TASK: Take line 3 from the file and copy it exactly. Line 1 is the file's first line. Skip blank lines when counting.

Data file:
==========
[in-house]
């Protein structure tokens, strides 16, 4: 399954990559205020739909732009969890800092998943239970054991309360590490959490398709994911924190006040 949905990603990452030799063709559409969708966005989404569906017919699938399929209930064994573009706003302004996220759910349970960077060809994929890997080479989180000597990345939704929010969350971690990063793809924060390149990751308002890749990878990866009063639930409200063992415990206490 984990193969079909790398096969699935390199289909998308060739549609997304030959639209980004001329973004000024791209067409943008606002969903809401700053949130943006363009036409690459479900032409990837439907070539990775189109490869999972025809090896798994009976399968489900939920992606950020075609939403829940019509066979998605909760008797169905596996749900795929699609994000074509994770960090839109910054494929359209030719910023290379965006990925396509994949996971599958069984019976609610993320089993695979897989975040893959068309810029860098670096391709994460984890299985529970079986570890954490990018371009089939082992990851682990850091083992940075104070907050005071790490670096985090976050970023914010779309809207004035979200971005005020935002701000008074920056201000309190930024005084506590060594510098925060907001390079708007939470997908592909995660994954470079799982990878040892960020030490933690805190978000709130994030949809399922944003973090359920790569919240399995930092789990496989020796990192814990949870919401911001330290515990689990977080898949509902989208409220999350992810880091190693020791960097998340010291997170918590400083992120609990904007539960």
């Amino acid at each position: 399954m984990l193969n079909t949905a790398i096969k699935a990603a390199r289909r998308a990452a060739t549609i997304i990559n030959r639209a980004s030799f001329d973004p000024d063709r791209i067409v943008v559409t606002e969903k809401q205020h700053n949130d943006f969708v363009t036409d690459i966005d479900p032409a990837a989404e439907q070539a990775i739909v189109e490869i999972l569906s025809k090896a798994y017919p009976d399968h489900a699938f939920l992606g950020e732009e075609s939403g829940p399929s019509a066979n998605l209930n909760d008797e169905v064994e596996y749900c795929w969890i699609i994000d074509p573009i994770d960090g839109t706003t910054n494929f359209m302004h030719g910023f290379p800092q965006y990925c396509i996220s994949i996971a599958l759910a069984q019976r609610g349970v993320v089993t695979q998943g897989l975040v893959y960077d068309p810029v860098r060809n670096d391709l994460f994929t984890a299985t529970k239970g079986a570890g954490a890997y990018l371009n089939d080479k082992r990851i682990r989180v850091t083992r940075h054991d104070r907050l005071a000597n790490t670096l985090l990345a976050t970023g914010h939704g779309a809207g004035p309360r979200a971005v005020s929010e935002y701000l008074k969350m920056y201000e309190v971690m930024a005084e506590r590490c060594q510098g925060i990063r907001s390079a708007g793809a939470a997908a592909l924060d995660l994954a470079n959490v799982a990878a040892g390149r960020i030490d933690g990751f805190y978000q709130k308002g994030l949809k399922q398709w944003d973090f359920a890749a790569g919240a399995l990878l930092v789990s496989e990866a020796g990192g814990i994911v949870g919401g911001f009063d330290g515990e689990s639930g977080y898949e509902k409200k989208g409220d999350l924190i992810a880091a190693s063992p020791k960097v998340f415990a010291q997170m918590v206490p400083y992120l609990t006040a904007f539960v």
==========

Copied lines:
């Amino acid at each position: 399954m984990l193969n079909t949905a790398i096969k699935a990603a390199r289909r998308a990452a060739t549609i997304i990559n030959r639209a980004s030799f001329d973004p000024d063709r791209i067409v943008v559409t606002e969903k809401q205020h700053n949130d943006f969708v363009t036409d690459i966005d479900p032409a990837a989404e439907q070539a990775i739909v189109e490869i999972l569906s025809k090896a798994y017919p009976d399968h489900a699938f939920l992606g950020e732009e075609s939403g829940p399929s019509a066979n998605l209930n909760d008797e169905v064994e596996y749900c795929w969890i699609i994000d074509p573009i994770d960090g839109t706003t910054n494929f359209m302004h030719g910023f290379p800092q965006y990925c396509i996220s994949i996971a599958l759910a069984q019976r609610g349970v993320v089993t695979q998943g897989l975040v893959y960077d068309p810029v860098r060809n670096d391709l994460f994929t984890a299985t529970k239970g079986a570890g954490a890997y990018l371009n089939d080479k082992r990851i682990r989180v850091t083992r940075h054991d104070r907050l005071a000597n790490t670096l985090l990345a976050t970023g914010h939704g779309a809207g004035p309360r979200a971005v005020s929010e935002y701000l008074k969350m920056y201000e309190v971690m930024a005084e506590r590490c060594q510098g925060i990063r907001s390079a708007g793809a939470a997908a592909l924060d995660l994954a470079n959490v799982a990878a040892g390149r960020i030490d933690g990751f805190y978000q709130k308002g994030l949809k399922q398709w944003d973090f359920a890749a790569g919240a399995l990878l930092v789990s496989e990866a020796g990192g814990i994911v949870g919401g911001f009063d330290g515990e689990s639930g977080y898949e509902k409200k989208g409220d999350l924190i992810a880091a190693s063992p020791k960097v998340f415990a010291q997170m918590v206490p400083y992120l609990t006040a904007f539960v």